Colombia’s government and local media are stirring concerns that Maduro has deployed spying operations on Colombian soil, without offering sound evidence to back it up, or context.

Spying claims

Colombian migration announced in a press release that they had discovered five Venezuelans who had entered the country illegally near the Simon Bolivar International bridge, just minutes away from the Venezuela live aid concert.

Migration said that they were “presumably engaged in activities that attempted to threaten security and social order,” without specifying what they were or how migration came to that conclusion.

More than 700 Venezuelans claiming to be associated with the military have sought refuge in Colombia. The defections are spurring concerns that some of them may have been sent as spies.

Colombian authorities identified a Venezuelan woman going by the alias of “Pau Pau” who they announced they believed was a spy. They suspected she was sent to collect information on deserters, and what Colombian authorities were doing with them.

Pau Pau was set to be deported but then apparently made a convincing enough case that she was dedicated to helping foster democracy in Venezuela that the authorities changed their minds and let her stay. Since then, she has claimed she will be killed if she returns to the neighboring country.

Risks for Colombia of a military intervention in Venezuela

Venezuela’s “destabilizing activities”

Colombian newspaper El Tiempo reported earlier this week that they were given access to intelligence documents that demonstrated Venezuela has invested $5 million for destabilizing activities, which include infiltrating protests and “actions against Juan Gauido.”

Foreign minister Carlos Trujillo said that any aggression against Guaido would be attributed to Nicolas Maduro.

El Tiempo, which cited anonymous intelligence officials, also reported that Venezuela has at least fifty intelligence agents dispersed throughout the country.

The documents seen by the newspaper also purportedly contained photos taken by Venezuelan intelligence agents of US Diplomat Kevin Whitakker.  Royland Belisario was the recipient of the photos, a Venezuelan intelligence agent who was implicated in a scandal in December.  Carlos Pino, husband of Ex-congresswoman, Gloria Florez, was charged with espionage for Venezuela and deported.

However, anonymous intelligence reports cannot be verified and were not obtained by other media.

Nevertheless, coverage of the anonymous documents appeared as far away as in el Comercio in Peru.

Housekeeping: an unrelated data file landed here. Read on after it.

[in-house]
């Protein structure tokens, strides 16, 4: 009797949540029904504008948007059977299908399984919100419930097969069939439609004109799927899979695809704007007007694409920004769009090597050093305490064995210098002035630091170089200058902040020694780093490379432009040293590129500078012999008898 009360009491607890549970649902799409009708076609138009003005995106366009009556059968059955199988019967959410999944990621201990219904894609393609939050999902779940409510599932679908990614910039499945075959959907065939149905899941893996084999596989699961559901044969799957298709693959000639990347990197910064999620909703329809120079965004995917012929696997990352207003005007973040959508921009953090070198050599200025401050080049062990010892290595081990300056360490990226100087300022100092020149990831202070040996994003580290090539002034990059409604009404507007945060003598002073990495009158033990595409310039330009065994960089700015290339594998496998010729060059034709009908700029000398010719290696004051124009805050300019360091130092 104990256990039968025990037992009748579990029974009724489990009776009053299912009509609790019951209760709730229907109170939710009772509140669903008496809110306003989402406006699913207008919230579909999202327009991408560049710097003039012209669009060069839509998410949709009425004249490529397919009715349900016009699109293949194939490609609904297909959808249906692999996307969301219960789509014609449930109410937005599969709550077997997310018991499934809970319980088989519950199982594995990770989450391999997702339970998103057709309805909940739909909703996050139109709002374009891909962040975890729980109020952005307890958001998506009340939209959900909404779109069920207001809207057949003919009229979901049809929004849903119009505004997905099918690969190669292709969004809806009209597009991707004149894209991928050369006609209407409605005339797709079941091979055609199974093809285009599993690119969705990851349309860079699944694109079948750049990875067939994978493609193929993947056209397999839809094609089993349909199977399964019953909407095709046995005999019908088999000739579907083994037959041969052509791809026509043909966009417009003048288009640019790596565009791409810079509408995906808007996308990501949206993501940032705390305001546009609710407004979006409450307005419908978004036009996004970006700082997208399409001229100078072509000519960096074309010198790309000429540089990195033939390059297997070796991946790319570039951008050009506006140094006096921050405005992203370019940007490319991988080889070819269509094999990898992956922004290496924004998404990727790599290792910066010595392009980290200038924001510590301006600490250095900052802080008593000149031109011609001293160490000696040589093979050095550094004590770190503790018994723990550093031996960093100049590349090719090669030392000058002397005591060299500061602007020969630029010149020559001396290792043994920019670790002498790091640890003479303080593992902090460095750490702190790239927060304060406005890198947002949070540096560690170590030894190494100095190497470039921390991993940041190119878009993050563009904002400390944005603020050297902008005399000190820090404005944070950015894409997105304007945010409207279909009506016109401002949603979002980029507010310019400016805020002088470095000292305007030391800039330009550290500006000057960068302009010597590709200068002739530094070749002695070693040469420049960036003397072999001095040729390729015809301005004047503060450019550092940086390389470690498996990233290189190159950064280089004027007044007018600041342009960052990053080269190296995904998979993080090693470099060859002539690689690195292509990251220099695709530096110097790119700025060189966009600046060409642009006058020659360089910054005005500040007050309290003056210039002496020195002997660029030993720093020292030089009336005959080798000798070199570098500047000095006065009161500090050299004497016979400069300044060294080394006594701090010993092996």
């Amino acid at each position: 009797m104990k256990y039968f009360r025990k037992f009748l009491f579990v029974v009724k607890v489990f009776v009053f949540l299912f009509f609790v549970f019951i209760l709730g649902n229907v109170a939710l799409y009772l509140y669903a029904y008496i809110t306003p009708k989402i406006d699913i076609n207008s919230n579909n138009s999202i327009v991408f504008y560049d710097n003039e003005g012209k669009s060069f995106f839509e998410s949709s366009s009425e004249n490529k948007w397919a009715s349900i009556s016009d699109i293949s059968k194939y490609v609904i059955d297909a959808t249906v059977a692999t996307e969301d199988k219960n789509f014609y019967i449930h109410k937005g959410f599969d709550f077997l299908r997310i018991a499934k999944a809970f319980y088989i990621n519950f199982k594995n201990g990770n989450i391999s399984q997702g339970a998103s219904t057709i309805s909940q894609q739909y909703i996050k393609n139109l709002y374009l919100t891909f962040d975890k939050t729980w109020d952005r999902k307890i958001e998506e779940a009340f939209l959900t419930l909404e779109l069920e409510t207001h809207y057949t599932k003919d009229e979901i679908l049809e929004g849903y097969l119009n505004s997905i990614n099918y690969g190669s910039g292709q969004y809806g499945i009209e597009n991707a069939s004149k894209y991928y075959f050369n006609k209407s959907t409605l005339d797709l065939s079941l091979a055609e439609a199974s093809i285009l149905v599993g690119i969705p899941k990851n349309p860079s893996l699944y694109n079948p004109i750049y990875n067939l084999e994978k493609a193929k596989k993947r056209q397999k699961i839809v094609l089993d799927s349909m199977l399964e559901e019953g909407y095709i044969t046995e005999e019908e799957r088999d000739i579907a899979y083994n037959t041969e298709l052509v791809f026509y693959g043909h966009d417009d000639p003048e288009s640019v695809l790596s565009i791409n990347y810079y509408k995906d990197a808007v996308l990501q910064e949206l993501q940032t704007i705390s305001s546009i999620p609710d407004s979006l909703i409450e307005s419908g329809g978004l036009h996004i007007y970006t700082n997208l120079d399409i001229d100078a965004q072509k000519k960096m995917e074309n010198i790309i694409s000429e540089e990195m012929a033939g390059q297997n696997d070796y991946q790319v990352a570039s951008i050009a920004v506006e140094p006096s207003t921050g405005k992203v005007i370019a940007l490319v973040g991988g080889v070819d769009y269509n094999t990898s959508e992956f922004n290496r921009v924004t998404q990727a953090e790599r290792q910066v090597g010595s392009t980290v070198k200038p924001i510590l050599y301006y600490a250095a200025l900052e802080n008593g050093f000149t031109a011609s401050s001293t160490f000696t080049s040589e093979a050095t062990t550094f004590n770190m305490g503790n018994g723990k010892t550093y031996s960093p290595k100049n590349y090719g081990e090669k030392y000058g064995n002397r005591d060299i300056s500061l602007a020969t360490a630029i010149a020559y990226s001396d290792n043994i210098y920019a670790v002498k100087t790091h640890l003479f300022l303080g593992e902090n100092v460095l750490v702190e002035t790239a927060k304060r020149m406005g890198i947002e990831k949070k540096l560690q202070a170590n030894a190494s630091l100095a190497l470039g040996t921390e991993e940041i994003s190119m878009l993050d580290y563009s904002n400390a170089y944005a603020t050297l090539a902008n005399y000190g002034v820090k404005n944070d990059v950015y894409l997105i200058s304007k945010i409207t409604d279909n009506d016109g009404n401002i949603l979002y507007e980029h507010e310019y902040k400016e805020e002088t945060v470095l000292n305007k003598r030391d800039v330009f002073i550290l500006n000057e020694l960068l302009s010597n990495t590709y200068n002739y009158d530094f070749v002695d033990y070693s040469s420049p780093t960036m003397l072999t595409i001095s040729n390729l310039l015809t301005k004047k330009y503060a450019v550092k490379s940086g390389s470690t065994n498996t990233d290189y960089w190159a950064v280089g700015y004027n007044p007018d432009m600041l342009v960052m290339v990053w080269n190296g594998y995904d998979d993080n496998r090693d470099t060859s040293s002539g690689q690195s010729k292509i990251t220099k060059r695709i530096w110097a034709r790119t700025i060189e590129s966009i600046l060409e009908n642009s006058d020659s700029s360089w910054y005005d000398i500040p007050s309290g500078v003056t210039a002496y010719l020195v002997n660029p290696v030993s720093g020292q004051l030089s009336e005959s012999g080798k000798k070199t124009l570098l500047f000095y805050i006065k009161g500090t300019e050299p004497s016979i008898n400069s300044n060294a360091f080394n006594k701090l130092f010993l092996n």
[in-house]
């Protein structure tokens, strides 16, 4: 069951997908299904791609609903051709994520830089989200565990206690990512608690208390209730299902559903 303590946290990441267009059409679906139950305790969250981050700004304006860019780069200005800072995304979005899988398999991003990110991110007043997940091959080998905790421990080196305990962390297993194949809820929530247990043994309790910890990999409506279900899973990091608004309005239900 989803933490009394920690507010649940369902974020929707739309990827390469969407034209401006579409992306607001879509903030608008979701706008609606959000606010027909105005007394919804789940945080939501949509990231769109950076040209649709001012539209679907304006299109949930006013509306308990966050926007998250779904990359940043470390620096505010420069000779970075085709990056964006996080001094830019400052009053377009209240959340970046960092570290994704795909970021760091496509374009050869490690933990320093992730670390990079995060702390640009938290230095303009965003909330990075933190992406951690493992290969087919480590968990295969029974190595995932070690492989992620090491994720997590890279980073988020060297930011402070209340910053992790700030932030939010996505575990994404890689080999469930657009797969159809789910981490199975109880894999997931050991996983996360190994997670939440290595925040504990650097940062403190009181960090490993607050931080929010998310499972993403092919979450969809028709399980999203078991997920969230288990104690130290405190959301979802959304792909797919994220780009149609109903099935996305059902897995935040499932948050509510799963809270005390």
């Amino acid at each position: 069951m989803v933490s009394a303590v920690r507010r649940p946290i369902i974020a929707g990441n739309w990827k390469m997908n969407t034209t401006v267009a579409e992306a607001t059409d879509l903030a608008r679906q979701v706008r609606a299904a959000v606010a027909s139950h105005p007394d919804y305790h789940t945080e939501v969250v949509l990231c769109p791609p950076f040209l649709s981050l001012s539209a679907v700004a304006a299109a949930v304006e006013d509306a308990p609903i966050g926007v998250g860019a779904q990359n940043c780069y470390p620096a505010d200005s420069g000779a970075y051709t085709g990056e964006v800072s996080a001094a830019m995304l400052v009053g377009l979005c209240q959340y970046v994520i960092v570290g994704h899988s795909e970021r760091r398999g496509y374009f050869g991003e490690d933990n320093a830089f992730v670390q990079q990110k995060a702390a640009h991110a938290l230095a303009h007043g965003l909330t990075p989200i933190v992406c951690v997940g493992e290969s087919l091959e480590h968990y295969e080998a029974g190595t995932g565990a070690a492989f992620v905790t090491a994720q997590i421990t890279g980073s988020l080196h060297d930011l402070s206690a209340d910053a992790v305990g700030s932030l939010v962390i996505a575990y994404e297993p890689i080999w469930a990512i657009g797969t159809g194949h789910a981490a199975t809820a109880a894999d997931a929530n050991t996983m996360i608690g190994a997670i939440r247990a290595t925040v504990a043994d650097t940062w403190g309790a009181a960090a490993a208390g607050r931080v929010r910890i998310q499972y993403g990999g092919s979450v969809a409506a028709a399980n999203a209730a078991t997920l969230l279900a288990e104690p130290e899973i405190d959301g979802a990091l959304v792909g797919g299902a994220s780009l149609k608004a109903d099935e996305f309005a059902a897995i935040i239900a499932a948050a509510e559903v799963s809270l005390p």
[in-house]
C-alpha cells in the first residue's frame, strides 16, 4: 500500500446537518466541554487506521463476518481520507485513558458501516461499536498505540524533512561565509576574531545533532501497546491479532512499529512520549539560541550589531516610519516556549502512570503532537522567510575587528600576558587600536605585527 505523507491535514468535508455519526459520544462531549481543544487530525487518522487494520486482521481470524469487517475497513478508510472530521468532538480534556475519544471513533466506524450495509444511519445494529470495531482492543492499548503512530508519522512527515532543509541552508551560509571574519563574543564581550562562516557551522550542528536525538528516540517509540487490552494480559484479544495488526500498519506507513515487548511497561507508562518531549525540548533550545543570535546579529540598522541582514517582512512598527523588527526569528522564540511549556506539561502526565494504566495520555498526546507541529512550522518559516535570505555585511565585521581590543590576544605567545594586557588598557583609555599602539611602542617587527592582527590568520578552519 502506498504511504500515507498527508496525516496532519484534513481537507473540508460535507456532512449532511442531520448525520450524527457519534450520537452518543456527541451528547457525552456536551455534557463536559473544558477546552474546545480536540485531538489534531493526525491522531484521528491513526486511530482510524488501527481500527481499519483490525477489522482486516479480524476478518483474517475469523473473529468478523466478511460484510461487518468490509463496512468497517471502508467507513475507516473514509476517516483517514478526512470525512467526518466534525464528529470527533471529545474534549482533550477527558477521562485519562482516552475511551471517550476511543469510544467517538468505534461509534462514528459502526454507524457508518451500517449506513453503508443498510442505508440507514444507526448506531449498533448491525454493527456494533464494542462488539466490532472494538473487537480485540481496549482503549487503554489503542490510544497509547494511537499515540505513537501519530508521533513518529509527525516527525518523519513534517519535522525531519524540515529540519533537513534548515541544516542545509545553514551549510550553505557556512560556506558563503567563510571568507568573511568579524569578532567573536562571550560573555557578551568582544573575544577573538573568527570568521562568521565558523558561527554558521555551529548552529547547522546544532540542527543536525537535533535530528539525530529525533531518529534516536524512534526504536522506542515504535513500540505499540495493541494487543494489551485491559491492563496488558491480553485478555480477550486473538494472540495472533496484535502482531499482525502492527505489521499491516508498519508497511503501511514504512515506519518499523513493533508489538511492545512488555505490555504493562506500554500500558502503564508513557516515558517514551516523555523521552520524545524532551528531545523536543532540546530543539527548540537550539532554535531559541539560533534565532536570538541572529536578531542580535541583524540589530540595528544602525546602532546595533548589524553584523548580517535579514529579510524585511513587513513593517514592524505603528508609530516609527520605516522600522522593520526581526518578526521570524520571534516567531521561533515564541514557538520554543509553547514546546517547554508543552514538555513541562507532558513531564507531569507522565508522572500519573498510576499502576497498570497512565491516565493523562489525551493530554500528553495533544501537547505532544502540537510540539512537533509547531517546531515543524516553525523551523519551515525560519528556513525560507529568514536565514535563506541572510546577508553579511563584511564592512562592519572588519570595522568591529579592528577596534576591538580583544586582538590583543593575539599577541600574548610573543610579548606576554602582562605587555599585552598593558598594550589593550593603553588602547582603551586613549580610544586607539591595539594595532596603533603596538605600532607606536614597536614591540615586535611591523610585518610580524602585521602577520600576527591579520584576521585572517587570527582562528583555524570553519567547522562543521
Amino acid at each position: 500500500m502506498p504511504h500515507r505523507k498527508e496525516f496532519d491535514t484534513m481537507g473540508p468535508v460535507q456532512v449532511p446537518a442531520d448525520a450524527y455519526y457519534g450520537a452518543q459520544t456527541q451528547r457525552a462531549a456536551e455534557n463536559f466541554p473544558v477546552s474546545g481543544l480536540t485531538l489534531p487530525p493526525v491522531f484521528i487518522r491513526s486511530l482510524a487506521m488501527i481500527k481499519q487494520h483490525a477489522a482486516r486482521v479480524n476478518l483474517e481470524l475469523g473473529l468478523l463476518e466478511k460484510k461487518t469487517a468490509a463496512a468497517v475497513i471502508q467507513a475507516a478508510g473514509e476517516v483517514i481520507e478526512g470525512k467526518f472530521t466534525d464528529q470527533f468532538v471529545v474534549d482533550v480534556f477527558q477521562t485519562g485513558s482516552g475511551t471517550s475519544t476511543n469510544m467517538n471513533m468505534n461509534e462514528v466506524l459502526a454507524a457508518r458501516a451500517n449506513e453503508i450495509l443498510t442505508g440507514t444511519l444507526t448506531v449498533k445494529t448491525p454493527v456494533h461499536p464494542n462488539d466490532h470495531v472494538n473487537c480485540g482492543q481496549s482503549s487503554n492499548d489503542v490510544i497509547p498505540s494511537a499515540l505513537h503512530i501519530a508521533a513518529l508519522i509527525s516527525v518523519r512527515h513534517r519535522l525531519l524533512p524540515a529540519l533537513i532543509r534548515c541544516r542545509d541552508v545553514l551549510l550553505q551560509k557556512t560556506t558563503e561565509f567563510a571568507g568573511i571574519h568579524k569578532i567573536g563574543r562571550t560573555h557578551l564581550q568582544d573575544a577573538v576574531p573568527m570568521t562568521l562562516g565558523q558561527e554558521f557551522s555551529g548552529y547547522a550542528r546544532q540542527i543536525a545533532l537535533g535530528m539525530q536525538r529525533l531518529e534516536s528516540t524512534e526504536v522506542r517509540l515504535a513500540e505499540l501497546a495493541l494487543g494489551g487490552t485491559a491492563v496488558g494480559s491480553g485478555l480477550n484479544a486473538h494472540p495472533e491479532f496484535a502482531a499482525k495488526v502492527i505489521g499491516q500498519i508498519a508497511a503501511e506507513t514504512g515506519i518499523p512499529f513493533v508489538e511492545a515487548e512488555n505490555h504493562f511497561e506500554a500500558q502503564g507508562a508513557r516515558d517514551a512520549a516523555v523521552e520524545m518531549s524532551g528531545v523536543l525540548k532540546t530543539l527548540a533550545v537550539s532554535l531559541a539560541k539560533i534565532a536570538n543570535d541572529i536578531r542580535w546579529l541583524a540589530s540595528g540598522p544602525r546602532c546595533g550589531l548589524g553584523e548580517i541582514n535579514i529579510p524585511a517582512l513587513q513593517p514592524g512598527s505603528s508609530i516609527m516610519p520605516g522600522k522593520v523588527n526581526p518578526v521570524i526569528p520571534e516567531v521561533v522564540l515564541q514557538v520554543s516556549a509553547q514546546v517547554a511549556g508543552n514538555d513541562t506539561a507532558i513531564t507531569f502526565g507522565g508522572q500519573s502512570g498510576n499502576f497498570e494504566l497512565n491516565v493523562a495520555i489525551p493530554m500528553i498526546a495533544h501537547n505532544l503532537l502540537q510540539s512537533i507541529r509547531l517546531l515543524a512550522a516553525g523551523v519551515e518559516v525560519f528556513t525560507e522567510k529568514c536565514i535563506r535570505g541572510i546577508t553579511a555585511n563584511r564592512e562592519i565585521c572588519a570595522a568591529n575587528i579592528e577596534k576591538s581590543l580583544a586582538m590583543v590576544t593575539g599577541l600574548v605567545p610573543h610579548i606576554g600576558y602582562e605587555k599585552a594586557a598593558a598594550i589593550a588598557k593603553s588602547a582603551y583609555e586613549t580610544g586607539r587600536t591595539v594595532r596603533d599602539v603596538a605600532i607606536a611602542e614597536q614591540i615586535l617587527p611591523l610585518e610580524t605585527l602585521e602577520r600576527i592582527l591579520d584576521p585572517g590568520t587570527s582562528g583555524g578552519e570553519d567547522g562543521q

Of course, Venezuela’s primary intelligence agency, the Bolivarian Intelligence Service (SEBIN) runs highly sophisticated and thorough intelligence operations inside and outside the country. SEBIN is instrumental in maintaining order and brutally squashing dissent in the neighboring country. Any intelligent intelligence agency would have operations in Colombia, according to a consulted expert.

Why the sudden noise about spies?

“What is showing up in the media is manipulated to alter public opinion, to turn people against Maduro and create support for military intervention. They amplify the bad and minimize the good,” Douglas Hernandez, the editor-in-chief of military and intelligence website Fuerzas Militares told Colombia Reports.

To say that now there are Venezuelan spies in Colombia is disingenuous. There have always been spies. All countries spy on one another.

Security expert Douglas Hernandez

The Colombian government is inflating the numbers of defectors by including people who were previously in the military, said Hernandez.

Hernandez, who has dual Venezuelan-Colombian nationality, likens the situation to what occurred when paramilitary and guerrilla groups tried to demobilize in Colombia- many people who were not combatants tried to claim membership and enjoy the judicial benefits.

“Before the media was reporting that there was not a military coup because Maduro was giving lots of privileges to the military,” he said. “Now they are reporting that the military is deserting because they are suffering… they are coming for benefits.”

Hernandez said the contradictory narratives don’t add up because it is part of a strategy by the government, who is able to thoroughly interrogate and make deals with defectors before the press speaks to them, to give credibility to the defectors so that they can talk about atrocities and rile public support for further action against Venezuela.

The post Is Venezuela spying in Colombia? appeared first on Colombia News | Colombia Reports.


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